FIGS. 4 and 5 are graphs, in which attenuations of the amplifiers shown in FIGS. 1 and 3 are plotted against resistances; and
FIG. 6 is a circuit diagram showing the second embodiment of the present invention.
Before describing preferred embodiments of the present invention, some conventional gain-controllable amplifiers will be briefly reviewed with reference to FIGS. 1 and 2.
Referring now to FIG. 1, both emitters of transistors 1 and 2 are commonly connected with each other, while a constant current source 18 and a signal source 17 are connected between the emitters of the transistors 1,2 and earth potential. A signal from the signal source 17 is taken out by way of a resistor 7 serving as a load, then transmitted to an emitter follower circuit consisting of a transistor 17 and a resistor 16, and then taken out from an output terminal 20 as an output signal. The base bias voltages on the transistors 1,2 are supplied by resistors 8,9 and transistors 5,6. The base bias for the transistor 6 is a divided voltage of a source voltage by resistors 13,14, while the base bias for the transistor 5 is by resistor 10,11 and variable resistor 12. Variation in resistance of the variable resistor 12 varies the operational resistance between the collector and emitter of the transistor 5 and then changes the base bias voltage of the transistors 1 and 2, resulting in a change of the ratio in amount of currents flowing through the transistors 1 and 2. It follows from this that gain obtained at the output terminal 20 varies commensurately to the amount of a collector current in the transistor 1.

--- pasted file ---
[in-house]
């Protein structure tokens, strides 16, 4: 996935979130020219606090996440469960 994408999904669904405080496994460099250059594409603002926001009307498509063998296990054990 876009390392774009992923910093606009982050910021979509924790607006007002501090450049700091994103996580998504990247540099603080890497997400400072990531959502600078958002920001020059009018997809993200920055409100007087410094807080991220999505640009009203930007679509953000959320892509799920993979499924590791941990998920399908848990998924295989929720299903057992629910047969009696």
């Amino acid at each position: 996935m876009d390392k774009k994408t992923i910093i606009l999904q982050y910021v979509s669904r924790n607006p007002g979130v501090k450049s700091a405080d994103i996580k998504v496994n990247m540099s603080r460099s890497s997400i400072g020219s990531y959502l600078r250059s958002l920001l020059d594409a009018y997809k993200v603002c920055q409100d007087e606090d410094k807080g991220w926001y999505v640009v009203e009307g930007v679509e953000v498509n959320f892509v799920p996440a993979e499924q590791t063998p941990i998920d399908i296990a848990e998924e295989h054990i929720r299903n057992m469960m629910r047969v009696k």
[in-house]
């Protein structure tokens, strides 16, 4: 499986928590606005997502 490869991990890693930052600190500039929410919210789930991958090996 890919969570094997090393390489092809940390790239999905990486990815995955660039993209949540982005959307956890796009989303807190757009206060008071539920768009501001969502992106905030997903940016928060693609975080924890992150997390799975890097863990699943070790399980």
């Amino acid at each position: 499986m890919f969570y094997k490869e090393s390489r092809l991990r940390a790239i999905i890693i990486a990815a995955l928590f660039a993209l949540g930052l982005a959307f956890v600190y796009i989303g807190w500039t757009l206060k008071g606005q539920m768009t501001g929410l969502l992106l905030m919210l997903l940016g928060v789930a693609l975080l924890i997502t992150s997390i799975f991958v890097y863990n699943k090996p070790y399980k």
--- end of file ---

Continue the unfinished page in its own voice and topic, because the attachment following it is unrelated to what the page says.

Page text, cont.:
The differential amplifier consisting of transistors 3,4 and a constant current source 19 is so compensated that the D.C. voltage obtained at the collector of the transistor 7 will not vary, when the gain of the amplifier is varied.
FIG. 4 is a graph showing a typical characteristic of an output of the amplifier in FIG. 1, and resistance of the variable resistor 12, in which the resistance of the variable resistor 12 is represented by an abscissa, and the attenuation (dB) from the maximum value of an output is represented by an ordinate. The point a represents a point where the output is reduced to half. As can be seen from this, the change in the base potential of the transistor 5 makes an abrupt change of the gain in the neighborhood of a threshold voltage of the transistor 5. Accordingly, in case such a gain controllable amplifier is adopted as a volume control circuit for an audio circuit in a radio receiver or a television receiver, one may find extreme difficulty in manually adjusting the valume of sound.